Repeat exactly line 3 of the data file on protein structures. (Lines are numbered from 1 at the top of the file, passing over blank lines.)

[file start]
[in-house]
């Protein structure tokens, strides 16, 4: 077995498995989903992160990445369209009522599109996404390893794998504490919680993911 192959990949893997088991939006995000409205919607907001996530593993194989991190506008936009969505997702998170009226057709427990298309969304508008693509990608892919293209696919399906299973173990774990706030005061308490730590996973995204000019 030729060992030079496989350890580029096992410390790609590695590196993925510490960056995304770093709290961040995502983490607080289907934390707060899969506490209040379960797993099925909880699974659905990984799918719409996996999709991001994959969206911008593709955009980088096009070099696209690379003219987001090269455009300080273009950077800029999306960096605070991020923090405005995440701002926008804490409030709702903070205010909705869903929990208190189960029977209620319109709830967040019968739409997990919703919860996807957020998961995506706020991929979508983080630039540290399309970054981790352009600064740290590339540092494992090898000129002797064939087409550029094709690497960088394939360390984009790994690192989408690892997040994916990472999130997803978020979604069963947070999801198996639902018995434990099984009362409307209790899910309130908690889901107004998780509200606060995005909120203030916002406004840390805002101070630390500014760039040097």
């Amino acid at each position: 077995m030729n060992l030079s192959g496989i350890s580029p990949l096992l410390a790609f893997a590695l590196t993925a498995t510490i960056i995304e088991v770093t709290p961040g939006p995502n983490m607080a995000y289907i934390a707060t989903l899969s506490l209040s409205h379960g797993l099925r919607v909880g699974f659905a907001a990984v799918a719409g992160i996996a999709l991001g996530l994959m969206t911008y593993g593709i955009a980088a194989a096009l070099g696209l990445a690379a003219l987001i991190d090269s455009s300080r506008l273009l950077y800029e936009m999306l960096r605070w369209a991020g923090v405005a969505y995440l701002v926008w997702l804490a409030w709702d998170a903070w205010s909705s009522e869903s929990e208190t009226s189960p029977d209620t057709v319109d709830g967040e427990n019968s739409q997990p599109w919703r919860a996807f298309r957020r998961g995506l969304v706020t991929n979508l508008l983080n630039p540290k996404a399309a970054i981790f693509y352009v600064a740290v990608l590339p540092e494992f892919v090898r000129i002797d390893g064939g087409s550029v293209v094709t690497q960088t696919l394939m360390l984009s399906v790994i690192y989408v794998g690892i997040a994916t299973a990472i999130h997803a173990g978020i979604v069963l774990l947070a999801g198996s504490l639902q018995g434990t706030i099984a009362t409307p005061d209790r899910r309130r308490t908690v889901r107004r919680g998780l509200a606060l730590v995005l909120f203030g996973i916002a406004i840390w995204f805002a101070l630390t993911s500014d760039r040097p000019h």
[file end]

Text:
């Amino acid at each position: 077995m030729n060992l030079s192959g496989i350890s580029p990949l096992l410390a790609f893997a590695l590196t993925a498995t510490i960056i995304e088991v770093t709290p961040g939006p995502n983490m607080a995000y289907i934390a707060t989903l899969s506490l209040s409205h379960g797993l099925r919607v909880g699974f659905a907001a990984v799918a719409g992160i996996a999709l991001g996530l994959m969206t911008y593993g593709i955009a980088a194989a096009l070099g696209l990445a690379a003219l987001i991190d090269s455009s300080r506008l273009l950077y800029e936009m999306l960096r605070w369209a991020g923090v405005a969505y995440l701002v926008w997702l804490a409030w709702d998170a903070w205010s909705s009522e869903s929990e208190t009226s189960p029977d209620t057709v319109d709830g967040e427990n019968s739409q997990p599109w919703r919860a996807f298309r957020r998961g995506l969304v706020t991929n979508l508008l983080n630039p540290k996404a399309a970054i981790f693509y352009v600064a740290v990608l590339p540092e494992f892919v090898r000129i002797d390893g064939g087409s550029v293209v094709t690497q960088t696919l394939m360390l984009s399906v790994i690192y989408v794998g690892i997040a994916t299973a990472i999130h997803a173990g978020i979604v069963l774990l947070a999801g198996s504490l639902q018995g434990t706030i099984a009362t409307p005061d209790r899910r309130r308490t908690v889901r107004r919680g998780l509200a606060l730590v995005l909120f203030g996973i916002a406004i840390w995204f805002a101070l630390t993911s500014d760039r040097p000019h």